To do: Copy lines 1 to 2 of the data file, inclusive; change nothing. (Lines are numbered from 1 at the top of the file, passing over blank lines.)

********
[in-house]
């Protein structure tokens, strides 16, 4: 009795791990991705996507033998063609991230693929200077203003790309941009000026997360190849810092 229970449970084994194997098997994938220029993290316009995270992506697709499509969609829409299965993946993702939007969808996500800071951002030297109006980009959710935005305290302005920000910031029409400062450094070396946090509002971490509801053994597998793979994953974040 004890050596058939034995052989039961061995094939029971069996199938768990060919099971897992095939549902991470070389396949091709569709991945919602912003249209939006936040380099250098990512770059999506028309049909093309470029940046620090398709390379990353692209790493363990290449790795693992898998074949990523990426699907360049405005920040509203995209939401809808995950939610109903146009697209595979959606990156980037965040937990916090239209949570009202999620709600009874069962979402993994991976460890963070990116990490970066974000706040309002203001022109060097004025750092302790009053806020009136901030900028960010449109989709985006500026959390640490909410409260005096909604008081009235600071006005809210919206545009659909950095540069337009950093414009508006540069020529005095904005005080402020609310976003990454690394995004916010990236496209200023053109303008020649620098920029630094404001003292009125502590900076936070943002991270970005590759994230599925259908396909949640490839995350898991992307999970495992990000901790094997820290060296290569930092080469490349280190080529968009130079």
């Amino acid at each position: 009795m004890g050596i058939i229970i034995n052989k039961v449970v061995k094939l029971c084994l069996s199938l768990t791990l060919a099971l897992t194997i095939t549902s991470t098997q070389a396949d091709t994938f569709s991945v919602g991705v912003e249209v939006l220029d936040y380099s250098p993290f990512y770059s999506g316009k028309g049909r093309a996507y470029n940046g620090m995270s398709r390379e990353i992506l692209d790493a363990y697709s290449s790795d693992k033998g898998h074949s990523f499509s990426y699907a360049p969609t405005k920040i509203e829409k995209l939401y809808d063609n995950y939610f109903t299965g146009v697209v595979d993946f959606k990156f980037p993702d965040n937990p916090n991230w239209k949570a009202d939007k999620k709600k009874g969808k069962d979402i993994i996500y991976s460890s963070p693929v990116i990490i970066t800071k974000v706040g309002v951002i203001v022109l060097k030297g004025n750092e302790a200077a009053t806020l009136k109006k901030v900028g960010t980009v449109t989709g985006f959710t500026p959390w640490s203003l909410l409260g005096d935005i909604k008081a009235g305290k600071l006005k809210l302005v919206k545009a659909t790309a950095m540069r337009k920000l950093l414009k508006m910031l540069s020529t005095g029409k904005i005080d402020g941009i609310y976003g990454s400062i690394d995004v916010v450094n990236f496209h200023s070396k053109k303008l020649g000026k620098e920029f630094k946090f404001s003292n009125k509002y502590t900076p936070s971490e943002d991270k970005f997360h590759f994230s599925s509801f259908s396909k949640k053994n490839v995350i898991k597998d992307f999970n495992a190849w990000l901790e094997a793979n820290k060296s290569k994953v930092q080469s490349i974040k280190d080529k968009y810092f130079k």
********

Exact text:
[in-house]
């Protein structure tokens, strides 16, 4: 009795791990991705996507033998063609991230693929200077203003790309941009000026997360190849810092 229970449970084994194997098997994938220029993290316009995270992506697709499509969609829409299965993946993702939007969808996500800071951002030297109006980009959710935005305290302005920000910031029409400062450094070396946090509002971490509801053994597998793979994953974040 004890050596058939034995052989039961061995094939029971069996199938768990060919099971897992095939549902991470070389396949091709569709991945919602912003249209939006936040380099250098990512770059999506028309049909093309470029940046620090398709390379990353692209790493363990290449790795693992898998074949990523990426699907360049405005920040509203995209939401809808995950939610109903146009697209595979959606990156980037965040937990916090239209949570009202999620709600009874069962979402993994991976460890963070990116990490970066974000706040309002203001022109060097004025750092302790009053806020009136901030900028960010449109989709985006500026959390640490909410409260005096909604008081009235600071006005809210919206545009659909950095540069337009950093414009508006540069020529005095904005005080402020609310976003990454690394995004916010990236496209200023053109303008020649620098920029630094404001003292009125502590900076936070943002991270970005590759994230599925259908396909949640490839995350898991992307999970495992990000901790094997820290060296290569930092080469490349280190080529968009130079």